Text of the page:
Steve Chapman

But deciding who will take better care of an area's customers is normally left up to those customers. If Tesla treats them badly, it's not likely to survive. Ask the former owners of online retailers like Lillian Vernon and RedEnvelope, which went from success to bankruptcy.

The correct complaint about Tesla is that it relies so heavily on federal loans and tax credits aimed at promoting greater fuel efficiency. But General Motors got some help, too, and no one is trying to punish it.

There is no reason to expect direct sellers to mistreat consumers. Amazon has become a $60 billion operation by serving them better or cheaper than local stores. Michael Dell made his fortune shipping computers directly to consumers. At this point, direct sales are not a fearsome leap into the unknown.

Glaser conjured another reason why the people at Tesla should not be allowed to operate as they prefer. "You tell me they're gonna support the little leagues and the YMCA?" he demanded. Tesla says, actually, it will -- not that sponsoring youth athletics is, or should be, required to do business in America.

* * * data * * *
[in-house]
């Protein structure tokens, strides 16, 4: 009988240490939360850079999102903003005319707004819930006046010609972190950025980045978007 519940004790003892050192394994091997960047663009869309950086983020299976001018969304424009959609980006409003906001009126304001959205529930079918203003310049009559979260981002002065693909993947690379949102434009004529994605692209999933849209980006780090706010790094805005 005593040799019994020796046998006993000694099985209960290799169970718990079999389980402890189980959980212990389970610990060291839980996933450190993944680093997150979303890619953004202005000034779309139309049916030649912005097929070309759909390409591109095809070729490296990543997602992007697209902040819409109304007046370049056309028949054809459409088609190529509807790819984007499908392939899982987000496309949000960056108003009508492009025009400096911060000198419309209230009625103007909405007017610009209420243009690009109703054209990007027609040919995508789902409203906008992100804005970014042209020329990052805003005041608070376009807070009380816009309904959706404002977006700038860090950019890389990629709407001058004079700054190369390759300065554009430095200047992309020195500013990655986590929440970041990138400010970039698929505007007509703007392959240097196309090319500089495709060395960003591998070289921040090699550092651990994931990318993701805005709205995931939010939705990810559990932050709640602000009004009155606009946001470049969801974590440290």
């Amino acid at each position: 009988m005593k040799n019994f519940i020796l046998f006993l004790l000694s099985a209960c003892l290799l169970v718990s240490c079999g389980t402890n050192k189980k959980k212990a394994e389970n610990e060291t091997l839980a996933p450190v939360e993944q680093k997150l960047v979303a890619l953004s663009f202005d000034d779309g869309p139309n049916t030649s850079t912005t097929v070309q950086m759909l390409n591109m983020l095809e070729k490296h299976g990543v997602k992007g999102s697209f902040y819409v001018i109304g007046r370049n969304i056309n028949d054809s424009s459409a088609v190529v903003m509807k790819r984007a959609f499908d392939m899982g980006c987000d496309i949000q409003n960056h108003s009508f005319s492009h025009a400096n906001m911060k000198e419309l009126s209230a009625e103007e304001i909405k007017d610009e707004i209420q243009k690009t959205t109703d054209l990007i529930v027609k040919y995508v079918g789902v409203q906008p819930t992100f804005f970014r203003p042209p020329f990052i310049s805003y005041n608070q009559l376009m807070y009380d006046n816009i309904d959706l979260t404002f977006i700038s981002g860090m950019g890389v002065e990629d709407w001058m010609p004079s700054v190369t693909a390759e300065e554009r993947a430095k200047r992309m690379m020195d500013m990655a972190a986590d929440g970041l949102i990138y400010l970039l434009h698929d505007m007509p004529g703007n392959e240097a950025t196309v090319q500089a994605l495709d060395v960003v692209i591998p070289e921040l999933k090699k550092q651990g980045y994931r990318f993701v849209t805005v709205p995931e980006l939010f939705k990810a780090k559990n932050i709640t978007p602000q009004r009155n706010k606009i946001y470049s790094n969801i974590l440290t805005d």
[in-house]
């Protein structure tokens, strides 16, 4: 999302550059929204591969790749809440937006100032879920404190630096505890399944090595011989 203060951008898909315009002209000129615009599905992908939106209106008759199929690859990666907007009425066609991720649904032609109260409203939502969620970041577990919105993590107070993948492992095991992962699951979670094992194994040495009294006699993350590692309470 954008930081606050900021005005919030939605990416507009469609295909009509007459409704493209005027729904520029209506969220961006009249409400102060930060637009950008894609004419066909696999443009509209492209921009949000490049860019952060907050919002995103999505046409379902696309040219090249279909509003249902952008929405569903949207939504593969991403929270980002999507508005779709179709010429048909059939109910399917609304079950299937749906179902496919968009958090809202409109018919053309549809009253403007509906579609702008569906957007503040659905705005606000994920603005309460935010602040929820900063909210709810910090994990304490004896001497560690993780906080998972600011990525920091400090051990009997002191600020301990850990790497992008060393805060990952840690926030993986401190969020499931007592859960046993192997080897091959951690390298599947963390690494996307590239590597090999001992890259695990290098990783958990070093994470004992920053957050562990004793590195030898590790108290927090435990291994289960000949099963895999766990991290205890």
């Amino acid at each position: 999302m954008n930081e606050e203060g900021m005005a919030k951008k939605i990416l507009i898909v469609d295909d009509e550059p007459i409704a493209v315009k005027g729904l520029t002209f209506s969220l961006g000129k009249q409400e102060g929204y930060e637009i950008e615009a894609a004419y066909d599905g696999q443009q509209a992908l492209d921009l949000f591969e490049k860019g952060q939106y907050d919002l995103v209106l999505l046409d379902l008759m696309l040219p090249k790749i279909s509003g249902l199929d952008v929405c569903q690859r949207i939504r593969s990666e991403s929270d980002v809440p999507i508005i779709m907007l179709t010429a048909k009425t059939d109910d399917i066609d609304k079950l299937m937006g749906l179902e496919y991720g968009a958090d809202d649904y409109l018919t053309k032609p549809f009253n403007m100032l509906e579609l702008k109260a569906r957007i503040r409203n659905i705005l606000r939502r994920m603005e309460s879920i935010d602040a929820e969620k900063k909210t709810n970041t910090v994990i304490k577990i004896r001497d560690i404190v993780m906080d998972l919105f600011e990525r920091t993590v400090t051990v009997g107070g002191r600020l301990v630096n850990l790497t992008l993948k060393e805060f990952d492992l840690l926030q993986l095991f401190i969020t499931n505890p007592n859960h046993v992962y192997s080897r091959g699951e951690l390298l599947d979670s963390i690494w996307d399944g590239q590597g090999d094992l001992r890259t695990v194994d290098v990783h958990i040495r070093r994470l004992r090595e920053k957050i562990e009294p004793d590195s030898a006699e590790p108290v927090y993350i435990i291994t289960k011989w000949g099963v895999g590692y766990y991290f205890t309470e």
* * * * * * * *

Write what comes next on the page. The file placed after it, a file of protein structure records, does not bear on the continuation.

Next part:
A more honest assessment came from Bill Wolters, president of the Texas Automobile Dealers Association, who fears that "if they change the franchise laws, it allows every other manufacturer to come in and do what Tesla is going to -- compete with our family-owned businesses."

Among those li'l ol' businesses is Red McCombs Ford in San Antonio. McCombs used to own the San Antonio Spurs and the Minnesota Vikings, and his net worth is about $1.4 billion. But never mind that. Since when is "compete" a bad word in free-market Texas?

This is not about protecting consumers or even assuring the survival of Little League baseball. It's about established businesses leveraging government power to enrich themselves. They get the express lane to themselves, and consumers get left by the side of the road.

Steve Chapman

Steve Chapman is a columnist and editorial writer for the Chicago Tribune.

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